Harry Turtledove known for alternate history decided to get in the YA novel business. His Crosstime Traffic series is basically that. It usually involves two teens a boy and girl. Either brother and sister or boyfriend/girlfriend having adventures in an alternate timeline. The first book does a good job of setting up the premise for the series. A teen brother and sister have adventures in a world where Rome conquered Germany and settled into a bureaucratically static empire. Except for gunpowder and muskets and cannons they haven’t advanced in technology. This world is run by a few Gunpowder Empires that have wars for provinces now and then. The two get trapped because Romanian nationalists launched a biological terrorist attack on Crosstime Traffic sites in their home timeline. Naturally they eventually get home.
This book does a good job of showing what life was like in ancient Rome. The ordinary customs and how they lived gives a nice little education with the story. You even get old Roman jokes. Like, “‘That Slave you sold me died yesterday,’ a man told a halfwit. The halfwit said, ‘By the gods, he never did anything like that when I owned him!'” Yes, the humor just doesn’t translate well for the modern era.
Hawk Hunter has successfully dropped the atomic bomb on Honshu Island. This bomb was so big it literally sunk the island. Fortunately that island in this universe was cleared of civilians and only the military were killed. Naturally this ends the war but the B-2000 has disappeared. So Agent Y mounts an expedition to find the fate of the plane. On a huge amphibious transport they fly to the Pacific. Along the way they hire some air mercs and steal an aircraft carrier from some pirates. The trail takes them to Vietnam where they help out some French mercs and find clues including an aircraft that the B-2000 was carrying. The trail takes them into Thailand where they find that Hunter and crew abandoned their bomber for a train. This train takes them to Afghanistan.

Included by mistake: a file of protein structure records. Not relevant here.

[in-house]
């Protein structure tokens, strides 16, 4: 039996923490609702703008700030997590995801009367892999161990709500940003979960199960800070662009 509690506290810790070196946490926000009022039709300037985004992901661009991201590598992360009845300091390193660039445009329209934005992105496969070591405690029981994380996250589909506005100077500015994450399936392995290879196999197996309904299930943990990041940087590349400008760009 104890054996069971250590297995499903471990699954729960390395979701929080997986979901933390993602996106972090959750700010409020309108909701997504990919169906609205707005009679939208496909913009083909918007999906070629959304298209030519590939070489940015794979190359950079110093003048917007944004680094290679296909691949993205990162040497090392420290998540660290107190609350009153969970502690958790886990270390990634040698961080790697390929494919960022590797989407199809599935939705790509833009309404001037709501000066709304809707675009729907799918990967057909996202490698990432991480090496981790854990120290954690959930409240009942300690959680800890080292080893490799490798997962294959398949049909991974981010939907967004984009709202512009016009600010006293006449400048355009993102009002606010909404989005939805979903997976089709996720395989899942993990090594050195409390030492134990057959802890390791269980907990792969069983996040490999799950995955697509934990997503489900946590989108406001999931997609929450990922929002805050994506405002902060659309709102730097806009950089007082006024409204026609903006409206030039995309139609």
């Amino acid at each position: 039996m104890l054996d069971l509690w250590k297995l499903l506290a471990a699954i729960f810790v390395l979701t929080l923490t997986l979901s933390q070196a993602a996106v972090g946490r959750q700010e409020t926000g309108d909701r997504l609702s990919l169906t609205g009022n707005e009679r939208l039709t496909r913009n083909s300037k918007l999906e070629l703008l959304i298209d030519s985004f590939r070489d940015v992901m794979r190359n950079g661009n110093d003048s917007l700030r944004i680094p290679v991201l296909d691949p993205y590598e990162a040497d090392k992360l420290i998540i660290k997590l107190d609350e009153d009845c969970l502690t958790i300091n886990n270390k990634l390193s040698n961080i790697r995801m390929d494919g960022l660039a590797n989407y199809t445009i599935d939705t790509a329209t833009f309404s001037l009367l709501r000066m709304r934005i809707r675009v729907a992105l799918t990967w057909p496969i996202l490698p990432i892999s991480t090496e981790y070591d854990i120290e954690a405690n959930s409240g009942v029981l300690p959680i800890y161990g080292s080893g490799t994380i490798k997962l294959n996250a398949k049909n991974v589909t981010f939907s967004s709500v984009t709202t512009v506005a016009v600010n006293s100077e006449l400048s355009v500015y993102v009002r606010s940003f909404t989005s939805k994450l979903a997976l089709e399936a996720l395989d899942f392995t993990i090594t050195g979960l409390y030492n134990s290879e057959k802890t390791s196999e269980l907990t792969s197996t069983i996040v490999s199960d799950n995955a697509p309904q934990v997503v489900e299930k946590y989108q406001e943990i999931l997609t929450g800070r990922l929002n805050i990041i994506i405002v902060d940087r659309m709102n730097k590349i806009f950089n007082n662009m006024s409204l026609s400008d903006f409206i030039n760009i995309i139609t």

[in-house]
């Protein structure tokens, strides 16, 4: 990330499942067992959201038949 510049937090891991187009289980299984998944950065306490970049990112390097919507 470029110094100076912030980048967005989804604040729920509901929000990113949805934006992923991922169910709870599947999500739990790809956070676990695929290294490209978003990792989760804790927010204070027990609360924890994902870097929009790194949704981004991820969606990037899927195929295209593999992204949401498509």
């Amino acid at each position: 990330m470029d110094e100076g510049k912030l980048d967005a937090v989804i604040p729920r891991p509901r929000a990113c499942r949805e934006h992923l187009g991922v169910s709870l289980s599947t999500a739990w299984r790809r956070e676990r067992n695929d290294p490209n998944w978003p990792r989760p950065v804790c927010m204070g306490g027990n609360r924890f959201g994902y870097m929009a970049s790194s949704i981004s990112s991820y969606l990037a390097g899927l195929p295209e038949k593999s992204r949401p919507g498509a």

In this world Afghanistan was colonized by the British and retains a very distinct British culture. A civil war is being fought between the Reds and the Blues. The Blues or the blue blood aristocrats against the red blood commoners. They have the Red’s princess locked up in a tower in the capital city of Kabul Downs. Hunter has joined the Reds and battles against the Blue’s jet biplanes. Soon they have to face a massive mercenary army and it is up to Hunter to defeat everyone and rescue the princess who is none other than his love Dominique.
Now this was a very weird book in a very weird series. The first three-fourths doesn’t even have Hunter in it. It consists of Agent Y and his band having adventures in this goofy world. They find Hunter in a British Afghanistan with jet biplanes. Oh and Victor who is also in this world has amnesia but is a good guy. He somehow finds his way into the mercenary army and helps out Hunter. At the end Hunter, Victor and Dominique go back to the Falklands where in the secret research facility they have a portal to our world. It goes to the north Atlantic and the three parachute in but Hunter doesn’t go home.
I get the feeling in this book that Maloney knew it was being cancelled by Pinnacle and was just writing something to fill his contractual obligations. He had a definite plan for Hunter but was going to save it for a new series with Ace. Something that we will look at next.